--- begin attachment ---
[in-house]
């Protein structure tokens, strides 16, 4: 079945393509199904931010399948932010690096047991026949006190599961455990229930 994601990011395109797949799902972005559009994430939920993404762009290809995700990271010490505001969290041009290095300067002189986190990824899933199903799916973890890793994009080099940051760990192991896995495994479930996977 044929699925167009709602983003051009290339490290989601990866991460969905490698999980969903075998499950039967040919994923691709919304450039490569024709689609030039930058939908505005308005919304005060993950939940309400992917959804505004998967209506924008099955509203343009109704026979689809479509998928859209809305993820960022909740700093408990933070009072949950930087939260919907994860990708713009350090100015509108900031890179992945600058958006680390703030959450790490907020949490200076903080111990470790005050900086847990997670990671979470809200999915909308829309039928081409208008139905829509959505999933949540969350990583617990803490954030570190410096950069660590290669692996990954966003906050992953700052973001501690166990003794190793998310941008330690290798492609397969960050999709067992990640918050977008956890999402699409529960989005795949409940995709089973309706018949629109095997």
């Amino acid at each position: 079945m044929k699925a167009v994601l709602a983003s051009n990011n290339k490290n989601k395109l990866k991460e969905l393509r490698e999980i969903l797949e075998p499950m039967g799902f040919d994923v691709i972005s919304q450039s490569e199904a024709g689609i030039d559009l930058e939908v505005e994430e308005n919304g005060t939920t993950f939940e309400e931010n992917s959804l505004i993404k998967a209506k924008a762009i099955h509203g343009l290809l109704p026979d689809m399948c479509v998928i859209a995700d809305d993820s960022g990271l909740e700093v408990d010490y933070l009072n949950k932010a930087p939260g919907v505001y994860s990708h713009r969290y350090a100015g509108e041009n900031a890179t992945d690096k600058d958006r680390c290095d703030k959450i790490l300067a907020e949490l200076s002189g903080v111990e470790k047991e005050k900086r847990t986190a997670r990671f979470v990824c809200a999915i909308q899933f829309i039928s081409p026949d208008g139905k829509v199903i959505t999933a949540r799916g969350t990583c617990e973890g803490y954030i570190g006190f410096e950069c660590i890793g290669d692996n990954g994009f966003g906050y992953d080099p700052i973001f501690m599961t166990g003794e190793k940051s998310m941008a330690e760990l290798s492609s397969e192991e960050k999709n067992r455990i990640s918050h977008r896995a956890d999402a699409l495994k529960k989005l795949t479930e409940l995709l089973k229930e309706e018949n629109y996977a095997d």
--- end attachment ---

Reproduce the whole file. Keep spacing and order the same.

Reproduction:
[in-house]
């Protein structure tokens, strides 16, 4: 079945393509199904931010399948932010690096047991026949006190599961455990229930 994601990011395109797949799902972005559009994430939920993404762009290809995700990271010490505001969290041009290095300067002189986190990824899933199903799916973890890793994009080099940051760990192991896995495994479930996977 044929699925167009709602983003051009290339490290989601990866991460969905490698999980969903075998499950039967040919994923691709919304450039490569024709689609030039930058939908505005308005919304005060993950939940309400992917959804505004998967209506924008099955509203343009109704026979689809479509998928859209809305993820960022909740700093408990933070009072949950930087939260919907994860990708713009350090100015509108900031890179992945600058958006680390703030959450790490907020949490200076903080111990470790005050900086847990997670990671979470809200999915909308829309039928081409208008139905829509959505999933949540969350990583617990803490954030570190410096950069660590290669692996990954966003906050992953700052973001501690166990003794190793998310941008330690290798492609397969960050999709067992990640918050977008956890999402699409529960989005795949409940995709089973309706018949629109095997």
């Amino acid at each position: 079945m044929k699925a167009v994601l709602a983003s051009n990011n290339k490290n989601k395109l990866k991460e969905l393509r490698e999980i969903l797949e075998p499950m039967g799902f040919d994923v691709i972005s919304q450039s490569e199904a024709g689609i030039d559009l930058e939908v505005e994430e308005n919304g005060t939920t993950f939940e309400e931010n992917s959804l505004i993404k998967a209506k924008a762009i099955h509203g343009l290809l109704p026979d689809m399948c479509v998928i859209a995700d809305d993820s960022g990271l909740e700093v408990d010490y933070l009072n949950k932010a930087p939260g919907v505001y994860s990708h713009r969290y350090a100015g509108e041009n900031a890179t992945d690096k600058d958006r680390c290095d703030k959450i790490l300067a907020e949490l200076s002189g903080v111990e470790k047991e005050k900086r847990t986190a997670r990671f979470v990824c809200a999915i909308q899933f829309i039928s081409p026949d208008g139905k829509v199903i959505t999933a949540r799916g969350t990583c617990e973890g803490y954030i570190g006190f410096e950069c660590i890793g290669d692996n990954g994009f966003g906050y992953d080099p700052i973001f501690m599961t166990g003794e190793k940051s998310m941008a330690e760990l290798s492609s397969e192991e960050k999709n067992r455990i990640s918050h977008r896995a956890d999402a699409l495994k529960k989005l795949t479930e409940l995709l089973k229930e309706e018949n629109y996977a095997d």